20 Albums 20 Years Later

Missy Elliott's Out-Of-The-Box Style Smashed Stereotypes About Female MCs, Their Looks, And Hip-Hop’s Boundaries

Missy Elliott's "Supa Dupa Fly" turns 20 this year.

Before unforgettable songs like "Get Ur Freak On" and an iconic performance at the Super Bowl's halftime show in 2015, Missy "Misdemeanor" Elliott was an unfamiliar name in 1997.

Back then, she was fresh out of Sista, an all-female R&B group she had formed with friends, writing and producing music for a living. Four years before her debut album, Supa Dupa Fly, Elliott made her first foray into the limelight by writing and rapping in Raven-Symone's "That's What Little Girls Are Made Of."

Supa Dupa Fly was Elliott's chance to fully showcase her writing and rapping chops with the help of her neighborhood friend and producer, Timbaland. When it debuted, she received immediate critical acclaim, with Entertainment Weekly grading it an A- and saying that "she's a wickedly innovative singer-rapper who favors expansive song structures and trip-hoppy textures."

The album debuted at No. 3 on the Billboard 200 chart, making Elliott the highest-charting female rapper in 1997. Since then, it's also gone platinum.

But Supa Dupa Fly was more than just a successful freshman album. At the time, it demonstrated how Black female rappers such as Lil Kim and Elliott had multiple layers to their musical capabilities by tackling hip-hop and R&B songs, and by introducing some out-of-the-box beats. This level of complexity still holds up to listeners today, inspiring newer artists from Nicki Minaj to Azealia Banks.

"The Rain (Supa Dupa Fly)"

This song was Elliott's first single off the album with a chill but unforgettable music video. With an underlying sample of Ann Peebles' "I Can't Stand the Rain" guiding the chorus of the song, "The Rain" explores Elliott's feelings on how she wants to be respected as woman and have her voice heard, but the metaphorical rain keeps getting in the way of her being able to express her womanhood.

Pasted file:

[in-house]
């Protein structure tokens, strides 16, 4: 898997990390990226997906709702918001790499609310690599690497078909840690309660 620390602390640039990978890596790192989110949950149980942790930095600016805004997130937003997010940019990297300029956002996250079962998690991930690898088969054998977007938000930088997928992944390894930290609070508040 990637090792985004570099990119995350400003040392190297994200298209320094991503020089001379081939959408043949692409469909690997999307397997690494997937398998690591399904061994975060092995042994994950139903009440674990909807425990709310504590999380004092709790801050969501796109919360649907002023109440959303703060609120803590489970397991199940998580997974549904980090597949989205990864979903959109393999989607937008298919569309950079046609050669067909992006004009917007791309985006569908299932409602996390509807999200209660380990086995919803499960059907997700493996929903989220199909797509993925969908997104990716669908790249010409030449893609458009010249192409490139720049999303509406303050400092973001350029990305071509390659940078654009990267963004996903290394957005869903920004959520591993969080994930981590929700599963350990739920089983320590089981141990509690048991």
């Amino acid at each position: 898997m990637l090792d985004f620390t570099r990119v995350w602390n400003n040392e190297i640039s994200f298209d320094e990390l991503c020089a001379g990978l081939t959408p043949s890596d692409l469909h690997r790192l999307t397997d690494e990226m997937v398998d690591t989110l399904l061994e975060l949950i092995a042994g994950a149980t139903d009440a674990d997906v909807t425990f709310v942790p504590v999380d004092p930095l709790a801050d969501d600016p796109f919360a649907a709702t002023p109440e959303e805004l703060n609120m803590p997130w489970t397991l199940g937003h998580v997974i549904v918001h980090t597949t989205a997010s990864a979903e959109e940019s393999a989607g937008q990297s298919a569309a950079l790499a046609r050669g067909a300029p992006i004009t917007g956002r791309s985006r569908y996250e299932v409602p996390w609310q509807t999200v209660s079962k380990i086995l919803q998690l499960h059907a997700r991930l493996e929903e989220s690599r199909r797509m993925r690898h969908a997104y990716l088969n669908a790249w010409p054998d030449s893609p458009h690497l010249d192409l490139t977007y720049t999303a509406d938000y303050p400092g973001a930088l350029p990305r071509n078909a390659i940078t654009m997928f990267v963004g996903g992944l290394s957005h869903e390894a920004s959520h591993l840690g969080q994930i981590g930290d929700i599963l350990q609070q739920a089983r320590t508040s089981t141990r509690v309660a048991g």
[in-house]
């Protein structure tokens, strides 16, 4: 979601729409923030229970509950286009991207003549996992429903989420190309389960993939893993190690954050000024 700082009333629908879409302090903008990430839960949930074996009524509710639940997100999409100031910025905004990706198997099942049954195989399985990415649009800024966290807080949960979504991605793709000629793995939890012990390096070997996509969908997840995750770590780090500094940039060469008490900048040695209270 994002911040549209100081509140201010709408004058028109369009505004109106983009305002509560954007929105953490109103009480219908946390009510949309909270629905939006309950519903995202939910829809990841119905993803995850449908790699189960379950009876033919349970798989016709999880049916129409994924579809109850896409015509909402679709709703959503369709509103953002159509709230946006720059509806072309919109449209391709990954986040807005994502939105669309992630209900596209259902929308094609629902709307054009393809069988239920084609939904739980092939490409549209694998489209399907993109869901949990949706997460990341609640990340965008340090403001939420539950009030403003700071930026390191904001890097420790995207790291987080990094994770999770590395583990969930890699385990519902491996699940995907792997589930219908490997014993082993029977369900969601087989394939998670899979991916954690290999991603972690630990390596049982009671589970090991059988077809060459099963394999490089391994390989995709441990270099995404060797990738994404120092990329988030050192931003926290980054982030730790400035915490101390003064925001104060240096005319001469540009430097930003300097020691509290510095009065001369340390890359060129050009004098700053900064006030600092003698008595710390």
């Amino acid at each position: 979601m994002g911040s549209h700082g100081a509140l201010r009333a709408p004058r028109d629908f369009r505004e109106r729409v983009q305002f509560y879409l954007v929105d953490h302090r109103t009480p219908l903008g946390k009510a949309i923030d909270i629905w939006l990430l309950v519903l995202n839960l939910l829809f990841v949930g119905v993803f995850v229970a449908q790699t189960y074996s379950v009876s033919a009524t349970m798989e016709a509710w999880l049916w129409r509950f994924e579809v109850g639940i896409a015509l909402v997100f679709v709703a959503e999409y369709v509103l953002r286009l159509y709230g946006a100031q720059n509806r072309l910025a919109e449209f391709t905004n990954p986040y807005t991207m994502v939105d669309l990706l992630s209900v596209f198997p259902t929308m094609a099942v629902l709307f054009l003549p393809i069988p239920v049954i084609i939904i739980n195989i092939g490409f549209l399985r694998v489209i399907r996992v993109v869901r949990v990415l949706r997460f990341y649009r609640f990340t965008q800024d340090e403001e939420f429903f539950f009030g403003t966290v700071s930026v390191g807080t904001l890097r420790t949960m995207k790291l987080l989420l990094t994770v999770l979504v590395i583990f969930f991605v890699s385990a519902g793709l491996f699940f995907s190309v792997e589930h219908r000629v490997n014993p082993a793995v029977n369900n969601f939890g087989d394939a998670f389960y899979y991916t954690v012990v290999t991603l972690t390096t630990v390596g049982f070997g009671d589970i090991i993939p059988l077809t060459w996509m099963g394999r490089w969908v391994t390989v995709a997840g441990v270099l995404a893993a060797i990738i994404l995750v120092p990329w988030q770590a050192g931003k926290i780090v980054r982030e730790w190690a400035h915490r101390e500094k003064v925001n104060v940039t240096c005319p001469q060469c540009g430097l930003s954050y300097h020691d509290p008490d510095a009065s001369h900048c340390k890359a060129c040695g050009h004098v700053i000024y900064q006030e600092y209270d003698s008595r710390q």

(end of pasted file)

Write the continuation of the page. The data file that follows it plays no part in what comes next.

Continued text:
In the Hype Williams-directed video, Elliott sports an inflated trash bag through a fisheye lens shot to play up the fact that music executives constantly said she wouldn't make it in the industry because of her weight.

The song and video are a package deal that takes a unique approach to demanding a right to be respected as a woman. Most songs that stress this issue typically feature aggressive lyrics and beats, but here, Elliott is vulnerable with her audience from the start.

"Beep Me 911"

All Elliott wants in "Beep Me 911" is an answer from her former lover. Why did they leave her? Was she not good enough? What exactly went wrong?

Elliott takes a classic breakup song theme and turns it into a plea for straight answers rather than a plea to stay together forever. After all, she gave up parties and clubs, but he "left [her] in the dark with no kind of sign." But at the end of the day, she passes on the relationship, saying, "All those other girls you've been with / Can't do like I do."

"Sock It 2 Me"

Just because Elliott is capable of displaying emotional vulnerability and a demand for the truth doesn't hold her back from discussing another aspect of her life: her sexuality.

"Sock It 2 Me" focuses more on a potential sexual interaction between her and a man she's attracted to. Emotions are out of the equation. It's also an example of a 1990s song that conveys how women can be confident and honest about their sexuality, something that female artists inspired by Elliott have taken to the next level by fully discussing their desires. The music video, which looks like something out of the Mega Man video game series, also features a guest appearance by fellow rapper Lil Kim, along with a guest verse from Da Brat, and came months after the trio joined forces with Lisa "Left Eye" Lopes and Angie Martinez for the all-female "Ladies Night" version of Kim's "Not Tonight."

Although Elliott took an extended break from the music industry when she was diagnosed with Graves' disease, a hyperthyroidism disease, her influence has never been absent. Female rappers, in recent years, have started to return to dominance in the music industry and the charts thanks to the efforts Elliott, Lil Kim, Foxy Brown, and others put forward in the late 1990s.

After Supa Dupa Fly, Elliott's career took off and she's become one of the most successful rappers — male or female — of her generation, and helped set her longtime friend Timbaland off into the world as a successful music producer. But despite all of her success post-1997, Elliott's first album still stands as evidence of what an empowered, Black female rapper looks like in any decade. In this case, physical appearance has nothing to do with it. Confidence, a way to reinvent classic song themes, unique beats, and a demand to be heard from her peers led to her success, and speak volumes louder than any limitations imposed by others.

Supa Dupa Fly is available on Amazon, Google Play, iTunes, and Spotify.

Cover image: The Goldmind, Inc. / Elektra Records

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